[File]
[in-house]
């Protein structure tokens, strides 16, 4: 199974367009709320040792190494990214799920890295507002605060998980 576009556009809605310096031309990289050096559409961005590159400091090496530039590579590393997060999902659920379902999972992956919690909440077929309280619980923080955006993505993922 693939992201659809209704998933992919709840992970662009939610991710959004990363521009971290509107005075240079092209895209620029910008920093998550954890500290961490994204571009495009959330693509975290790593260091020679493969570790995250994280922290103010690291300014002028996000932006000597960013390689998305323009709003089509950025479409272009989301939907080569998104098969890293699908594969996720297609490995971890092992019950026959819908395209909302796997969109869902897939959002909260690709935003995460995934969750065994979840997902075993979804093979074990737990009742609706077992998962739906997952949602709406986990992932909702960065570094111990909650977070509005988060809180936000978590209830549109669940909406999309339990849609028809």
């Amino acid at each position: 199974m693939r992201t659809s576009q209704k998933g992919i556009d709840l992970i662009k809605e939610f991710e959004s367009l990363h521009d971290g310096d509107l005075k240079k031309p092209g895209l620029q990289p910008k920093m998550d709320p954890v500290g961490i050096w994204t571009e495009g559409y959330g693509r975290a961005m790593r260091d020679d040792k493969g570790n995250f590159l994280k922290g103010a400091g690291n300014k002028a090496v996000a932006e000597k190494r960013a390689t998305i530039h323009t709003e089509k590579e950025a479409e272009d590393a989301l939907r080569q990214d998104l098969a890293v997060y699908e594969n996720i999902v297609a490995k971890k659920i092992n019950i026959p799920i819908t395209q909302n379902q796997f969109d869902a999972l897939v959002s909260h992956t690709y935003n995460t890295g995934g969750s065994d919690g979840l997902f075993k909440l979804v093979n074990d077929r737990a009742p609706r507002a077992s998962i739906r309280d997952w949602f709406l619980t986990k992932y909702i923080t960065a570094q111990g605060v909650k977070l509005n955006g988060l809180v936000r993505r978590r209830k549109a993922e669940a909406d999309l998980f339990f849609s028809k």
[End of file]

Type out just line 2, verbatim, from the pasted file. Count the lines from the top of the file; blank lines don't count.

């Protein structure tokens, strides 16, 4: 199974367009709320040792190494990214799920890295507002605060998980 576009556009809605310096031309990289050096559409961005590159400091090496530039590579590393997060999902659920379902999972992956919690909440077929309280619980923080955006993505993922 693939992201659809209704998933992919709840992970662009939610991710959004990363521009971290509107005075240079092209895209620029910008920093998550954890500290961490994204571009495009959330693509975290790593260091020679493969570790995250994280922290103010690291300014002028996000932006000597960013390689998305323009709003089509950025479409272009989301939907080569998104098969890293699908594969996720297609490995971890092992019950026959819908395209909302796997969109869902897939959002909260690709935003995460995934969750065994979840997902075993979804093979074990737990009742609706077992998962739906997952949602709406986990992932909702960065570094111990909650977070509005988060809180936000978590209830549109669940909406999309339990849609028809």